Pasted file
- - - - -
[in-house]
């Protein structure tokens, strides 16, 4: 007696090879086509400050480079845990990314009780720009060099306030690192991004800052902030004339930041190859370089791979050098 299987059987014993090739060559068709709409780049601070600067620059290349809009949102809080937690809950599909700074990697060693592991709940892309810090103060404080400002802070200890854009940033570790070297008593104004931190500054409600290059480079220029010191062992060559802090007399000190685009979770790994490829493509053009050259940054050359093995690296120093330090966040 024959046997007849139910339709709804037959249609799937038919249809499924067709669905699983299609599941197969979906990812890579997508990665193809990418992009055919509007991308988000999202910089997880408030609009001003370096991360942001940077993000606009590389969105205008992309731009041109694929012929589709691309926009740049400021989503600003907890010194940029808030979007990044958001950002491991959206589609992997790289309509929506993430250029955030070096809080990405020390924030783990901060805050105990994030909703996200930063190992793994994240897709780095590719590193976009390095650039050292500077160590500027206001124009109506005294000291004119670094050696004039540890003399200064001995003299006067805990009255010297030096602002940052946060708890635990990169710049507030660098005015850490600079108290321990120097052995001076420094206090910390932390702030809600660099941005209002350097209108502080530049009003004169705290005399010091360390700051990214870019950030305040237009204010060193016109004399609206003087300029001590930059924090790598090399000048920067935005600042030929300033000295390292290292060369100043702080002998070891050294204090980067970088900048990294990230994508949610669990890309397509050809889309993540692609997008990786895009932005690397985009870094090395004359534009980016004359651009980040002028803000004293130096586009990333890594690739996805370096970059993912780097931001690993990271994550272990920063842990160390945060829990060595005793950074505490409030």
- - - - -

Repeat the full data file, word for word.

[in-house]
């Protein structure tokens, strides 16, 4: 007696090879086509400050480079845990990314009780720009060099306030690192991004800052902030004339930041190859370089791979050098 299987059987014993090739060559068709709409780049601070600067620059290349809009949102809080937690809950599909700074990697060693592991709940892309810090103060404080400002802070200890854009940033570790070297008593104004931190500054409600290059480079220029010191062992060559802090007399000190685009979770790994490829493509053009050259940054050359093995690296120093330090966040 024959046997007849139910339709709804037959249609799937038919249809499924067709669905699983299609599941197969979906990812890579997508990665193809990418992009055919509007991308988000999202910089997880408030609009001003370096991360942001940077993000606009590389969105205008992309731009041109694929012929589709691309926009740049400021989503600003907890010194940029808030979007990044958001950002491991959206589609992997790289309509929506993430250029955030070096809080990405020390924030783990901060805050105990994030909703996200930063190992793994994240897709780095590719590193976009390095650039050292500077160590500027206001124009109506005294000291004119670094050696004039540890003399200064001995003299006067805990009255010297030096602002940052946060708890635990990169710049507030660098005015850490600079108290321990120097052995001076420094206090910390932390702030809600660099941005209002350097209108502080530049009003004169705290005399010091360390700051990214870019950030305040237009204010060193016109004399609206003087300029001590930059924090790598090399000048920067935005600042030929300033000295390292290292060369100043702080002998070891050294204090980067970088900048990294990230994508949610669990890309397509050809889309993540692609997008990786895009932005690397985009870094090395004359534009980016004359651009980040002028803000004293130096586009990333890594690739996805370096970059993912780097931001690993990271994550272990920063842990160390945060829990060595005793950074505490409030």